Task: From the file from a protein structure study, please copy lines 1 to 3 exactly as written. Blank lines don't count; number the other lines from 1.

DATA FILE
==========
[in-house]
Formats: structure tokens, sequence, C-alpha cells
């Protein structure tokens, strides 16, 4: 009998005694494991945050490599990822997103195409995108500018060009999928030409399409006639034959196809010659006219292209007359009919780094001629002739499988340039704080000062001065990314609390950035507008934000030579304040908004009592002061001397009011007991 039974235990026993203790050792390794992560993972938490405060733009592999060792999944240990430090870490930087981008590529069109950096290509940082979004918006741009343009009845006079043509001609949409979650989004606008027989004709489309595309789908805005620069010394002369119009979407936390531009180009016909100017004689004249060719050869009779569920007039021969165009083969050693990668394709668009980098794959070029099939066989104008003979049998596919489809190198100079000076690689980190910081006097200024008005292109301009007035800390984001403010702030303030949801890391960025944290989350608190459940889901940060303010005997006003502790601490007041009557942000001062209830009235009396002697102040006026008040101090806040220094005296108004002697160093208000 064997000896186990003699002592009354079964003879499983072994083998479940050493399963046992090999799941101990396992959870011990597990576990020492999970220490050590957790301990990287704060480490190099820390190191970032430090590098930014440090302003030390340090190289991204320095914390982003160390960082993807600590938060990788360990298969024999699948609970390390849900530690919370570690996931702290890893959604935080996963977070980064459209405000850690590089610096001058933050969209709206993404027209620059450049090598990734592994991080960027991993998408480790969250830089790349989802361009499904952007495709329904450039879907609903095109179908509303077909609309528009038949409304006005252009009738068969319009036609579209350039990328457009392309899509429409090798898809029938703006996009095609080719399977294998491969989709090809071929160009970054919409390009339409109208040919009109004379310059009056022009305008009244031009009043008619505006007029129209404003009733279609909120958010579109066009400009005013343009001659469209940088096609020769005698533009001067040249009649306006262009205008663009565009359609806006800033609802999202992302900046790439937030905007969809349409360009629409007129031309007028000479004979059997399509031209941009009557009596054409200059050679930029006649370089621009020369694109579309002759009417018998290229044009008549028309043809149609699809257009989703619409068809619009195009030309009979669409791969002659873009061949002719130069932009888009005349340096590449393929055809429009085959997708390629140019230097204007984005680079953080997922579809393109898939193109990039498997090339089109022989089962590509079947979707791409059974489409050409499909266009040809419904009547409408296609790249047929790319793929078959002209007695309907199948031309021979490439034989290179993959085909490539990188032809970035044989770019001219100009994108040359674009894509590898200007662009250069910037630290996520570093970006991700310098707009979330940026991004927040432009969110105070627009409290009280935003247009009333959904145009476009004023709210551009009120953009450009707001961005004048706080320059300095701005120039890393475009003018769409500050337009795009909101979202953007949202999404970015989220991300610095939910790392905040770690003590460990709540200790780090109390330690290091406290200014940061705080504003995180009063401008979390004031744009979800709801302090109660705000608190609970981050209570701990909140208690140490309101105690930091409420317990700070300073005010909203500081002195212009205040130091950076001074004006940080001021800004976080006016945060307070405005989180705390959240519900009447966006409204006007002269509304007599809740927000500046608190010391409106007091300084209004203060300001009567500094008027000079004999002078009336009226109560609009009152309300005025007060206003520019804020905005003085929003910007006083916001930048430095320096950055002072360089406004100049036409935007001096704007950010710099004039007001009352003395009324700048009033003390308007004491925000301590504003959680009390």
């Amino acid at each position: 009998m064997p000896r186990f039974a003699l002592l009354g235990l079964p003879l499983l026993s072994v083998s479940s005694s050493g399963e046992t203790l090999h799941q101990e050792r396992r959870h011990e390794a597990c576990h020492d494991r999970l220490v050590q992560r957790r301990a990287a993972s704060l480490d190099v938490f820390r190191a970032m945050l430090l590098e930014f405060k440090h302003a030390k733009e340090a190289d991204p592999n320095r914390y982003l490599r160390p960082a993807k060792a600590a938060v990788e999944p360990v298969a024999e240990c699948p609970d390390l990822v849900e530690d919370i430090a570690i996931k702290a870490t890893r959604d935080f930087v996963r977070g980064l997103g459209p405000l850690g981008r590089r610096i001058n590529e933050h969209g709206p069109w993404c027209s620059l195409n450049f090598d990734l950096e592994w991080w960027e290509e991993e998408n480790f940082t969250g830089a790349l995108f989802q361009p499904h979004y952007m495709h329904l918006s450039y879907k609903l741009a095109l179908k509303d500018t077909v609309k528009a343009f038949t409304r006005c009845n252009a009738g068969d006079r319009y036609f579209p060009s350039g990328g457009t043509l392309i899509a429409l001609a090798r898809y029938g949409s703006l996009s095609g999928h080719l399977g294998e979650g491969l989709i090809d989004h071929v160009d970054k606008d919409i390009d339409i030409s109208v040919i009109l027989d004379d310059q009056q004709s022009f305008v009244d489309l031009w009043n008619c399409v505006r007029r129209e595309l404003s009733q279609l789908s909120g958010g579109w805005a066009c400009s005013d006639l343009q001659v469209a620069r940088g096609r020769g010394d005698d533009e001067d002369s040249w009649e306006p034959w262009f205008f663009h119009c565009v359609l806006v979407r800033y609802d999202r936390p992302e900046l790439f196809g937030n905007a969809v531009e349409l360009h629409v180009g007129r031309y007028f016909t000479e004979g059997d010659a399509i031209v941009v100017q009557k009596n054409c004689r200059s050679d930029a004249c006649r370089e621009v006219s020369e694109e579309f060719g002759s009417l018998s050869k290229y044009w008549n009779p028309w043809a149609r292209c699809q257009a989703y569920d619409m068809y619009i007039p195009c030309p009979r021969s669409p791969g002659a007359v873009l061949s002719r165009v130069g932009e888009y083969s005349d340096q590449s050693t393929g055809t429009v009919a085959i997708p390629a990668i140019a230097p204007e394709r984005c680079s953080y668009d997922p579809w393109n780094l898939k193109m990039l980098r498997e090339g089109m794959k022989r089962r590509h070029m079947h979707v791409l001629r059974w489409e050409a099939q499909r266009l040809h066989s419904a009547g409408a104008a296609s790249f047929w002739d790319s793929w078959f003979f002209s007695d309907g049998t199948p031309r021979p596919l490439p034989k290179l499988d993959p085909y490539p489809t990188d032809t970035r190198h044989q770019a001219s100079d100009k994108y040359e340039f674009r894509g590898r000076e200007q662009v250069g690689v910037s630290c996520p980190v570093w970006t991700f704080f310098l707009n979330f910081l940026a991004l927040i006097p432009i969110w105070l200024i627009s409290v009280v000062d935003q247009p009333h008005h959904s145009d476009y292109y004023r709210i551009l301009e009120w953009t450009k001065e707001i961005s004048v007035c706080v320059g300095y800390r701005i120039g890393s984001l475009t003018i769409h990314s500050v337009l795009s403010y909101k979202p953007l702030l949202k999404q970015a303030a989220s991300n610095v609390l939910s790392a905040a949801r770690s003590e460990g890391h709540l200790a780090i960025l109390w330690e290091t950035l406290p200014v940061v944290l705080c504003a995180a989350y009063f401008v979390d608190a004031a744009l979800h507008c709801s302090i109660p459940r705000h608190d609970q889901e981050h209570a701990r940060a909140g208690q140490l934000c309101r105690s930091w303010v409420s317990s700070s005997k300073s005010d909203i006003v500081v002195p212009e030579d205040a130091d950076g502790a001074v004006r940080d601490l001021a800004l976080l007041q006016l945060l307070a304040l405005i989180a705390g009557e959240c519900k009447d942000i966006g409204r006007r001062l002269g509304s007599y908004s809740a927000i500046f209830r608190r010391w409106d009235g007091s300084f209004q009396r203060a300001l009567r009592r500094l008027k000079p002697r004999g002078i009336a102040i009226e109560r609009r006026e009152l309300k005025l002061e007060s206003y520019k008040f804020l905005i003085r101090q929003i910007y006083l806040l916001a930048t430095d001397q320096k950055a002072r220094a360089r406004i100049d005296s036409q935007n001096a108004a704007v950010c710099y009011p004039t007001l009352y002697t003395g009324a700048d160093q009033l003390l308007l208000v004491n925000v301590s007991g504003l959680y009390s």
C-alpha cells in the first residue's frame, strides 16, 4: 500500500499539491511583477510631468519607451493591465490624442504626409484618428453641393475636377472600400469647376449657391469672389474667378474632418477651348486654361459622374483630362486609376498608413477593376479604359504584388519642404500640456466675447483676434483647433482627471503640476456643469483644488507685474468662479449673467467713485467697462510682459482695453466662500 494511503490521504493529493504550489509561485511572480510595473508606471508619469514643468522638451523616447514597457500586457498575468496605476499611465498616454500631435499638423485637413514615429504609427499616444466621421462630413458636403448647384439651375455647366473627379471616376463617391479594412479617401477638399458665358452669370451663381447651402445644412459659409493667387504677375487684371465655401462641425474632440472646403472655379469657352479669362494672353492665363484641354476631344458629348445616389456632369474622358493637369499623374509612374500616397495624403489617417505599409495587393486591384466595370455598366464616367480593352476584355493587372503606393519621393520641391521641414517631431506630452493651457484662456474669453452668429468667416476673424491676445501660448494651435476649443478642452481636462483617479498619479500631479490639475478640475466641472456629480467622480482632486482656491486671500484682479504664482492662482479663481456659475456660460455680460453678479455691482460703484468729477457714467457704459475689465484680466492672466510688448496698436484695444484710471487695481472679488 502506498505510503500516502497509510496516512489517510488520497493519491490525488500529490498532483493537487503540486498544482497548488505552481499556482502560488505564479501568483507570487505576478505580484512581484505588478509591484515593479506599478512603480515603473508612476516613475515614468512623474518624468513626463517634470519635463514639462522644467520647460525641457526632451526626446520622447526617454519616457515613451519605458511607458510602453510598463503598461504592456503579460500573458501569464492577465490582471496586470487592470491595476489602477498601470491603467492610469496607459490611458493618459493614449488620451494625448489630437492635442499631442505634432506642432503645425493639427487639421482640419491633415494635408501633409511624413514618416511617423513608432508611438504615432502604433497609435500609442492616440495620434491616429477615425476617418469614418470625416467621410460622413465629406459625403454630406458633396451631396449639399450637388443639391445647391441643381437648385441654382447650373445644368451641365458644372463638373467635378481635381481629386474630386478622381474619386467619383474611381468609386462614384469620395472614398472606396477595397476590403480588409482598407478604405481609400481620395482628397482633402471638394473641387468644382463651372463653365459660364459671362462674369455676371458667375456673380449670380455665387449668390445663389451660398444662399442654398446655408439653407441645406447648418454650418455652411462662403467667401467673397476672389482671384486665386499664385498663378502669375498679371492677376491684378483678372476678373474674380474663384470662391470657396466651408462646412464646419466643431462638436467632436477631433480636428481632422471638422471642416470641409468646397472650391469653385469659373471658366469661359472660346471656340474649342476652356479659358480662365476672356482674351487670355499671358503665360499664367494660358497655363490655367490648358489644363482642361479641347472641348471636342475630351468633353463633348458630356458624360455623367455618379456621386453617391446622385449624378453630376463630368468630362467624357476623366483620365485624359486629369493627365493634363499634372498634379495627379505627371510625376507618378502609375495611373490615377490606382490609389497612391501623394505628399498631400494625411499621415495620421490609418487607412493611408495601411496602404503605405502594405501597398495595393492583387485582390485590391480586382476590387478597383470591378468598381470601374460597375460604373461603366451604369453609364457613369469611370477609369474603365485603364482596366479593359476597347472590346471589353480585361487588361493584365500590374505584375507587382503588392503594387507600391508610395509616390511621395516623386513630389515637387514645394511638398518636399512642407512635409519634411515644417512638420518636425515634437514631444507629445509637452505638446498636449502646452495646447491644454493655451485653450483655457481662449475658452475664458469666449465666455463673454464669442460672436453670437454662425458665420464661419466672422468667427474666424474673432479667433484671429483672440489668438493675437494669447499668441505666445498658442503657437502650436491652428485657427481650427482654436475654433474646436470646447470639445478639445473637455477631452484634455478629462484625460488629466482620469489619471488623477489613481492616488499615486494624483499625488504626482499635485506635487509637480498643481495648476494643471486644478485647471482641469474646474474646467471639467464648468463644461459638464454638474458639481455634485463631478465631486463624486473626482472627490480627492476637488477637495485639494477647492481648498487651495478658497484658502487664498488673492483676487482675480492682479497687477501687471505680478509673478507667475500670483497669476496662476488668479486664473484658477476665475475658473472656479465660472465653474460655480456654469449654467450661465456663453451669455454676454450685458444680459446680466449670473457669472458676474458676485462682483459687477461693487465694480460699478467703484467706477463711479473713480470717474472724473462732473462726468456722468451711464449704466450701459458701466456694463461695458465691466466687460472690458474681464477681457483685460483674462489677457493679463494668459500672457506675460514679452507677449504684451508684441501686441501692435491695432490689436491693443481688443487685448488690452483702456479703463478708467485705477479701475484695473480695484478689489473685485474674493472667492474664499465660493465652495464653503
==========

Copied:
[in-house]
Formats: structure tokens, sequence, C-alpha cells
């Protein structure tokens, strides 16, 4: 009998005694494991945050490599990822997103195409995108500018060009999928030409399409006639034959196809010659006219292209007359009919780094001629002739499988340039704080000062001065990314609390950035507008934000030579304040908004009592002061001397009011007991 039974235990026993203790050792390794992560993972938490405060733009592999060792999944240990430090870490930087981008590529069109950096290509940082979004918006741009343009009845006079043509001609949409979650989004606008027989004709489309595309789908805005620069010394002369119009979407936390531009180009016909100017004689004249060719050869009779569920007039021969165009083969050693990668394709668009980098794959070029099939066989104008003979049998596919489809190198100079000076690689980190910081006097200024008005292109301009007035800390984001403010702030303030949801890391960025944290989350608190459940889901940060303010005997006003502790601490007041009557942000001062209830009235009396002697102040006026008040101090806040220094005296108004002697160093208000 064997000896186990003699002592009354079964003879499983072994083998479940050493399963046992090999799941101990396992959870011990597990576990020492999970220490050590957790301990990287704060480490190099820390190191970032430090590098930014440090302003030390340090190289991204320095914390982003160390960082993807600590938060990788360990298969024999699948609970390390849900530690919370570690996931702290890893959604935080996963977070980064459209405000850690590089610096001058933050969209709206993404027209620059450049090598990734592994991080960027991993998408480790969250830089790349989802361009499904952007495709329904450039879907609903095109179908509303077909609309528009038949409304006005252009009738068969319009036609579209350039990328457009392309899509429409090798898809029938703006996009095609080719399977294998491969989709090809071929160009970054919409390009339409109208040919009109004379310059009056022009305008009244031009009043008619505006007029129209404003009733279609909120958010579109066009400009005013343009001659469209940088096609020769005698533009001067040249009649306006262009205008663009565009359609806006800033609802999202992302900046790439937030905007969809349409360009629409007129031309007028000479004979059997399509031209941009009557009596054409200059050679930029006649370089621009020369694109579309002759009417018998290229044009008549028309043809149609699809257009989703619409068809619009195009030309009979669409791969002659873009061949002719130069932009888009005349340096590449393929055809429009085959997708390629140019230097204007984005680079953080997922579809393109898939193109990039498997090339089109022989089962590509079947979707791409059974489409050409499909266009040809419904009547409408296609790249047929790319793929078959002209007695309907199948031309021979490439034989290179993959085909490539990188032809970035044989770019001219100009994108040359674009894509590898200007662009250069910037630290996520570093970006991700310098707009979330940026991004927040432009969110105070627009409290009280935003247009009333959904145009476009004023709210551009009120953009450009707001961005004048706080320059300095701005120039890393475009003018769409500050337009795009909101979202953007949202999404970015989220991300610095939910790392905040770690003590460990709540200790780090109390330690290091406290200014940061705080504003995180009063401008979390004031744009979800709801302090109660705000608190609970981050209570701990909140208690140490309101105690930091409420317990700070300073005010909203500081002195212009205040130091950076001074004006940080001021800004976080006016945060307070405005989180705390959240519900009447966006409204006007002269509304007599809740927000500046608190010391409106007091300084209004203060300001009567500094008027000079004999002078009336009226109560609009009152309300005025007060206003520019804020905005003085929003910007006083916001930048430095320096950055002072360089406004100049036409935007001096704007950010710099004039007001009352003395009324700048009033003390308007004491925000301590504003959680009390």